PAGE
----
On 6th April 2022 the long-awaited no-fault divorce will be introduced in England and Wales under the Divorce, Dissolution and Separation Act 2020. This reform is widely welcomed by family law professionals and it seeks Read more...
On 6th April 2022 the long-awaited no-fault divorce will be introduced in England and Wales under the Divorce, Dissolution and Separation Act 2020. This reform is widely welcomed by family law professionals and it seeks to put an end to the divorce ‘blame game’.
Why is this reform needed?
Under the current law, one party will be the petitioner, petitioning for a divorce from their spouse. The petitioner has to rely on one of five ‘facts’ to prove that their relationship has irretrievably broken down. These facts are:
- Unreasonable behaviour
- Separation for at least 2 years with the consent of both parties
- Separation for at least 5 years if there is not consent of both parties
- Desertion for at least 2 years
This means that even in cases where couples are amicable and have jointly decided to end their marriage, unless they are willing to wait at least 2 years, one party is required to attribute blame to the other which can spark unnecessary conflict between couples.
Under the new laws, an individual or a couple will be able to file for a divorce on the basis that their marriage has irretrievably broken down without having to attribute fault or blame to one party.
Please refer to our previous article What to Expect from the New “No-Fault” Divorce System for further information on the background to this reform.
What does this mean for me?
If you are considering divorcing your spouse there are several deadlines you need to be aware of.
The deadline for the paper and digital (i.e. the online divorce portal) applications is 31 March 2022 at 4pm. If a paper application is received after this date there is a risk it will be rejected and returned to you and you will need to apply once the new law comes into effect. Any applications on the portal after this date will not be accepted until 6 April 2022.
If you consider the application to be urgently issued between 31 March – 6 April 2022, please contact us immediately and we will undertake an assessment to confirm whether the court will accept receipt of the urgent application.
The significant changes
- Couples will be able to make a joint application for divorce, instead of one party having to initiate proceedings against the other. An individual will still be able to submit a sole application in circumstances where their partner is not consenting to the application.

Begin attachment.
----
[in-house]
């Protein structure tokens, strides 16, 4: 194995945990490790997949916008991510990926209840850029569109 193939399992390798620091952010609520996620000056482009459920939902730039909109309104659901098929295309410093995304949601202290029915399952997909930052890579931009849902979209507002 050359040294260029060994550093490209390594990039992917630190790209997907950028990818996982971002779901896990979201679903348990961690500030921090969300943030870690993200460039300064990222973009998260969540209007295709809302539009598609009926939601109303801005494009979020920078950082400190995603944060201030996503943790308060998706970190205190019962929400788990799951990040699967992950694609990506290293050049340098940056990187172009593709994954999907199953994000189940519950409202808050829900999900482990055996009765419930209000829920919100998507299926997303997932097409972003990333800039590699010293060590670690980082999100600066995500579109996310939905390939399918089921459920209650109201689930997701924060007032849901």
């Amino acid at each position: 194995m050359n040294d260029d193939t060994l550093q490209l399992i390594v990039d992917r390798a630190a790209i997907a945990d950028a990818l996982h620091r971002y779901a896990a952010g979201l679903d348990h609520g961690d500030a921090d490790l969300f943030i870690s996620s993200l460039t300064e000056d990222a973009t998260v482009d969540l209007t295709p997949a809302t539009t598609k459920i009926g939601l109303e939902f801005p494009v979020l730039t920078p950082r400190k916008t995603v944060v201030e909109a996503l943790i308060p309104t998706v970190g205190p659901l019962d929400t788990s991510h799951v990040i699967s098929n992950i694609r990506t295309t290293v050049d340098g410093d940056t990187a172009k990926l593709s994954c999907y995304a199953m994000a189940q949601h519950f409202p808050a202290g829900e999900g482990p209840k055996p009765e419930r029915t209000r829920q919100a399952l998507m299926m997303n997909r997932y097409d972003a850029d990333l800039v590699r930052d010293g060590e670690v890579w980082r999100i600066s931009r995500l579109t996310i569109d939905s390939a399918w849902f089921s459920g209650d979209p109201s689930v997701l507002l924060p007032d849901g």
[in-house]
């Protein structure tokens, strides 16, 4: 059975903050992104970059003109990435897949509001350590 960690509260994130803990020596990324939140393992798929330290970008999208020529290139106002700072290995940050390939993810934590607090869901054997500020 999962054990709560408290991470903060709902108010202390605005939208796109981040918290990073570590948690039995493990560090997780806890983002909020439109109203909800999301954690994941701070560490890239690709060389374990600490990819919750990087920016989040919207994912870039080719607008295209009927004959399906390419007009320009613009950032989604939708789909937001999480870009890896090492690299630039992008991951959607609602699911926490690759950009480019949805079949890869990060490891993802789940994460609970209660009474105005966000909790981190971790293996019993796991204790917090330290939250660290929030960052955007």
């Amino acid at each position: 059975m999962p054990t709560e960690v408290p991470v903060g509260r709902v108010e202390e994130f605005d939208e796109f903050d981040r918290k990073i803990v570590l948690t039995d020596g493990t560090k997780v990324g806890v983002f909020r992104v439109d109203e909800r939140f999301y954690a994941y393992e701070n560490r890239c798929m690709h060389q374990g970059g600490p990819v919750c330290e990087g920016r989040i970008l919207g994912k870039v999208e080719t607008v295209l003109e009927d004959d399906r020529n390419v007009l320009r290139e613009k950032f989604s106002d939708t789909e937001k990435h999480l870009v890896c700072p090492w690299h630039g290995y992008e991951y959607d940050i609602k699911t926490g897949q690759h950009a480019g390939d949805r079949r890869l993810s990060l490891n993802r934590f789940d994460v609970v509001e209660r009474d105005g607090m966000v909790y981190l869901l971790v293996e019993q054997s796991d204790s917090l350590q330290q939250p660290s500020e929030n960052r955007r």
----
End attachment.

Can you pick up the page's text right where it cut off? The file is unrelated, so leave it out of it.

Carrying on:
- The divorce petition will be the divorce application.
- The petitioner will become the applicant
- No ‘facts’ have to be proven, or blame attributed, in order to get divorced. All that will be required is for at least one spouse to provide a legal statement confirming that the marriage has irretrievably broken down.
- Crucially the language of the divorce process will change. At present there is a two-stage divorce process 1. When the court is satisfied that the grounds of divorce have been proven (decree nisi) and 2. Following this you can apply for the final divorce after six weeks (decree absolute). The new process changes this. The ‘Decree Nisi’ will become the ‘Conditional Order’ and the ‘Decree Absolute’ will become the ‘Final Order’.
- The applicant has to serve the divorce papers 28 days after the date of the issue of the divorce application. Service is now expected to occur by email
- Divorce applications can now be processed within 26 weeks. This is broken down into
- After 20 weeks you can apply for the conditional order
- Once granted, there is a 6-week minimum period between the Conditional Order and a Final Order being granted (as exists in the current law).
- It will not be possible to defend proceedings on the basis of the grounds relied upon, however there is a possibility to dispute proceedings
It is important to note that this reform is updating the requirements and procedure for a divorce, but it will not have any effect on financial settlements or child arrangements on divorce.
If you would like to discuss any of the topics raised in the above article, please call us on +44 (0)20 7936 8888 or email us at firstname.lastname@example.org.